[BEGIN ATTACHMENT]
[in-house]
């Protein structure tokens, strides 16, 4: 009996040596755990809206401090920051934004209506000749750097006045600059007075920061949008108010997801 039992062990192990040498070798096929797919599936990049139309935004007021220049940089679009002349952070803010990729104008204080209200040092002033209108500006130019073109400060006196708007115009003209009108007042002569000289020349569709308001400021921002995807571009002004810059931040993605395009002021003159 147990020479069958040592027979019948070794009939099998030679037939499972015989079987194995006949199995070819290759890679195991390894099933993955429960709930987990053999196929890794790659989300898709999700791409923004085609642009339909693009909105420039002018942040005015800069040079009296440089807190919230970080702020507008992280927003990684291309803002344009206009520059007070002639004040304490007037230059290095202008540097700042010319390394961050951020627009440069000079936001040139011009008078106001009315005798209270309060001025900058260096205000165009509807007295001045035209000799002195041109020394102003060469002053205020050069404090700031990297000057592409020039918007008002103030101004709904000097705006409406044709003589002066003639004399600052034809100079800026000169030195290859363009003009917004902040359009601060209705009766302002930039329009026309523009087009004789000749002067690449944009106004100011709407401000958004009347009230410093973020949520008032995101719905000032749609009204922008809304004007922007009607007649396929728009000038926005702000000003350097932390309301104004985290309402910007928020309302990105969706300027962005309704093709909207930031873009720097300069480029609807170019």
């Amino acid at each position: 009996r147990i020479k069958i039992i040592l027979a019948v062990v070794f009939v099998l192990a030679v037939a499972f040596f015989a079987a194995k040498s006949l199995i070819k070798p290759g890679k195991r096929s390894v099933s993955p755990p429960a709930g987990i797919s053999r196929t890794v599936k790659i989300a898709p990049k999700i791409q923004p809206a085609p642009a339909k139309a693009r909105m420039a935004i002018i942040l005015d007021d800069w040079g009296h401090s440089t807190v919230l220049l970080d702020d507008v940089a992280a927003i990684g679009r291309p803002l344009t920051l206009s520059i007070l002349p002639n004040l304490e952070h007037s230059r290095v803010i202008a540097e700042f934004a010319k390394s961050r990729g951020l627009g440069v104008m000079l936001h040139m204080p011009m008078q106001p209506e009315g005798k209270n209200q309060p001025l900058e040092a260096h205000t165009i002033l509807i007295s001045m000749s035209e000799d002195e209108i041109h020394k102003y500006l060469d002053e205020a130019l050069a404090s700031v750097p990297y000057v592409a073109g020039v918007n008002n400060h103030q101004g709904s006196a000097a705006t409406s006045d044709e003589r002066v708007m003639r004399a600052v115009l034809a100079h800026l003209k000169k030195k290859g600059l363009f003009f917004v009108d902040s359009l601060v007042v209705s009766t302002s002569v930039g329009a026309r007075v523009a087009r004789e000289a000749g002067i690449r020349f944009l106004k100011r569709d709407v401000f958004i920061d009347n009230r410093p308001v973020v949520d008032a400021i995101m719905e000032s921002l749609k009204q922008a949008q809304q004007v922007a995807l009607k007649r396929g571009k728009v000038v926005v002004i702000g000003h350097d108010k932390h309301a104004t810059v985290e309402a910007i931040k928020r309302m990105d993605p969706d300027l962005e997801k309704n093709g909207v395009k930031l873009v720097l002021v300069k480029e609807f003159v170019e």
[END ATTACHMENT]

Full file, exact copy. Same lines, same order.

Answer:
[in-house]
């Protein structure tokens, strides 16, 4: 009996040596755990809206401090920051934004209506000749750097006045600059007075920061949008108010997801 039992062990192990040498070798096929797919599936990049139309935004007021220049940089679009002349952070803010990729104008204080209200040092002033209108500006130019073109400060006196708007115009003209009108007042002569000289020349569709308001400021921002995807571009002004810059931040993605395009002021003159 147990020479069958040592027979019948070794009939099998030679037939499972015989079987194995006949199995070819290759890679195991390894099933993955429960709930987990053999196929890794790659989300898709999700791409923004085609642009339909693009909105420039002018942040005015800069040079009296440089807190919230970080702020507008992280927003990684291309803002344009206009520059007070002639004040304490007037230059290095202008540097700042010319390394961050951020627009440069000079936001040139011009008078106001009315005798209270309060001025900058260096205000165009509807007295001045035209000799002195041109020394102003060469002053205020050069404090700031990297000057592409020039918007008002103030101004709904000097705006409406044709003589002066003639004399600052034809100079800026000169030195290859363009003009917004902040359009601060209705009766302002930039329009026309523009087009004789000749002067690449944009106004100011709407401000958004009347009230410093973020949520008032995101719905000032749609009204922008809304004007922007009607007649396929728009000038926005702000000003350097932390309301104004985290309402910007928020309302990105969706300027962005309704093709909207930031873009720097300069480029609807170019």
């Amino acid at each position: 009996r147990i020479k069958i039992i040592l027979a019948v062990v070794f009939v099998l192990a030679v037939a499972f040596f015989a079987a194995k040498s006949l199995i070819k070798p290759g890679k195991r096929s390894v099933s993955p755990p429960a709930g987990i797919s053999r196929t890794v599936k790659i989300a898709p990049k999700i791409q923004p809206a085609p642009a339909k139309a693009r909105m420039a935004i002018i942040l005015d007021d800069w040079g009296h401090s440089t807190v919230l220049l970080d702020d507008v940089a992280a927003i990684g679009r291309p803002l344009t920051l206009s520059i007070l002349p002639n004040l304490e952070h007037s230059r290095v803010i202008a540097e700042f934004a010319k390394s961050r990729g951020l627009g440069v104008m000079l936001h040139m204080p011009m008078q106001p209506e009315g005798k209270n209200q309060p001025l900058e040092a260096h205000t165009i002033l509807i007295s001045m000749s035209e000799d002195e209108i041109h020394k102003y500006l060469d002053e205020a130019l050069a404090s700031v750097p990297y000057v592409a073109g020039v918007n008002n400060h103030q101004g709904s006196a000097a705006t409406s006045d044709e003589r002066v708007m003639r004399a600052v115009l034809a100079h800026l003209k000169k030195k290859g600059l363009f003009f917004v009108d902040s359009l601060v007042v209705s009766t302002s002569v930039g329009a026309r007075v523009a087009r004789e000289a000749g002067i690449r020349f944009l106004k100011r569709d709407v401000f958004i920061d009347n009230r410093p308001v973020v949520d008032a400021i995101m719905e000032s921002l749609k009204q922008a949008q809304q004007v922007a995807l009607k007649r396929g571009k728009v000038v926005v002004i702000g000003h350097d108010k932390h309301a104004t810059v985290e309402a910007i931040k928020r309302m990105d993605p969706d300027l962005e997801k309704n093709g909207v395009k930031l873009v720097l002021v300069k480029e609807f003159v170019e």